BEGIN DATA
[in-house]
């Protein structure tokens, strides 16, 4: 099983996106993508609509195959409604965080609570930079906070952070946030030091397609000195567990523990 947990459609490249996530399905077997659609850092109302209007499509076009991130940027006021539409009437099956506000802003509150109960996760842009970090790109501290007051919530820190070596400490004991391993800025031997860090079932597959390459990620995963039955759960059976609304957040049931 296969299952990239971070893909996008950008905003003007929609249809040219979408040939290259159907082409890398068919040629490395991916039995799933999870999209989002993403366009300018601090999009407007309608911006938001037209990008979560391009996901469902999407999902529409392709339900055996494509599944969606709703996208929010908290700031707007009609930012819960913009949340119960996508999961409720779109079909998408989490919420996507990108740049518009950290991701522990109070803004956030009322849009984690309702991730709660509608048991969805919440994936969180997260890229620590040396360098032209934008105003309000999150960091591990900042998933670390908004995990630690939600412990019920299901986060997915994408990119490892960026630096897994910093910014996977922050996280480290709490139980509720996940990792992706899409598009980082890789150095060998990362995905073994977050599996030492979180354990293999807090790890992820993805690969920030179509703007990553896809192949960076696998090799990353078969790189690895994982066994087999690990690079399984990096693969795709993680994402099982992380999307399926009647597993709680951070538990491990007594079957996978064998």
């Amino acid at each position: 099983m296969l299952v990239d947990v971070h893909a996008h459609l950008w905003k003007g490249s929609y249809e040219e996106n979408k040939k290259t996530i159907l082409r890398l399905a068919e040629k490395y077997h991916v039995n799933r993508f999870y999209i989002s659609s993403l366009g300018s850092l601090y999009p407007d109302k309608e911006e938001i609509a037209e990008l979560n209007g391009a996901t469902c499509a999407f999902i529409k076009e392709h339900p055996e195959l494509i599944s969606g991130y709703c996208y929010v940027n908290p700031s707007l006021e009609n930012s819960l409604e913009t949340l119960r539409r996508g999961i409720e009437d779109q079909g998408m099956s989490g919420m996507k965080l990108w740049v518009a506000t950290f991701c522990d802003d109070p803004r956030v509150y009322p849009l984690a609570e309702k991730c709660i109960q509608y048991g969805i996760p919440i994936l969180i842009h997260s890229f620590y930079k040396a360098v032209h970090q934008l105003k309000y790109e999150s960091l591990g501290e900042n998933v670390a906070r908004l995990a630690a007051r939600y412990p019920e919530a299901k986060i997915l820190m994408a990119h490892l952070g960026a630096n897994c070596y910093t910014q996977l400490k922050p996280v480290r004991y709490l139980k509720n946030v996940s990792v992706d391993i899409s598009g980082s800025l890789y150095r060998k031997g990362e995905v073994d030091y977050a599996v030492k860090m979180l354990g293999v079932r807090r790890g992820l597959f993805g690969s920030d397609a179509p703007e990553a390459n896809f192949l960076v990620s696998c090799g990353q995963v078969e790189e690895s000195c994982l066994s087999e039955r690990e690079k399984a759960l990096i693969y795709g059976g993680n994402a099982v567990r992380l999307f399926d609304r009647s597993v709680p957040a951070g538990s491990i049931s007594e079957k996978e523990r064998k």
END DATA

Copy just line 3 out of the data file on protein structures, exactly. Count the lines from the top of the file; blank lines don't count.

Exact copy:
């Amino acid at each position: 099983m296969l299952v990239d947990v971070h893909a996008h459609l950008w905003k003007g490249s929609y249809e040219e996106n979408k040939k290259t996530i159907l082409r890398l399905a068919e040629k490395y077997h991916v039995n799933r993508f999870y999209i989002s659609s993403l366009g300018s850092l601090y999009p407007d109302k309608e911006e938001i609509a037209e990008l979560n209007g391009a996901t469902c499509a999407f999902i529409k076009e392709h339900p055996e195959l494509i599944s969606g991130y709703c996208y929010v940027n908290p700031s707007l006021e009609n930012s819960l409604e913009t949340l119960r539409r996508g999961i409720e009437d779109q079909g998408m099956s989490g919420m996507k965080l990108w740049v518009a506000t950290f991701c522990d802003d109070p803004r956030v509150y009322p849009l984690a609570e309702k991730c709660i109960q509608y048991g969805i996760p919440i994936l969180i842009h997260s890229f620590y930079k040396a360098v032209h970090q934008l105003k309000y790109e999150s960091l591990g501290e900042n998933v670390a906070r908004l995990a630690a007051r939600y412990p019920e919530a299901k986060i997915l820190m994408a990119h490892l952070g960026a630096n897994c070596y910093t910014q996977l400490k922050p996280v480290r004991y709490l139980k509720n946030v996940s990792v992706d391993i899409s598009g980082s800025l890789y150095r060998k031997g990362e995905v073994d030091y977050a599996v030492k860090m979180l354990g293999v079932r807090r790890g992820l597959f993805g690969s920030d397609a179509p703007e990553a390459n896809f192949l960076v990620s696998c090799g990353q995963v078969e790189e690895s000195c994982l066994s087999e039955r690990e690079k399984a759960l990096i693969y795709g059976g993680n994402a099982v567990r992380l999307f399926d609304r009647s597993v709680p957040a951070g538990s491990i049931s007594e079957k996978e523990r064998k």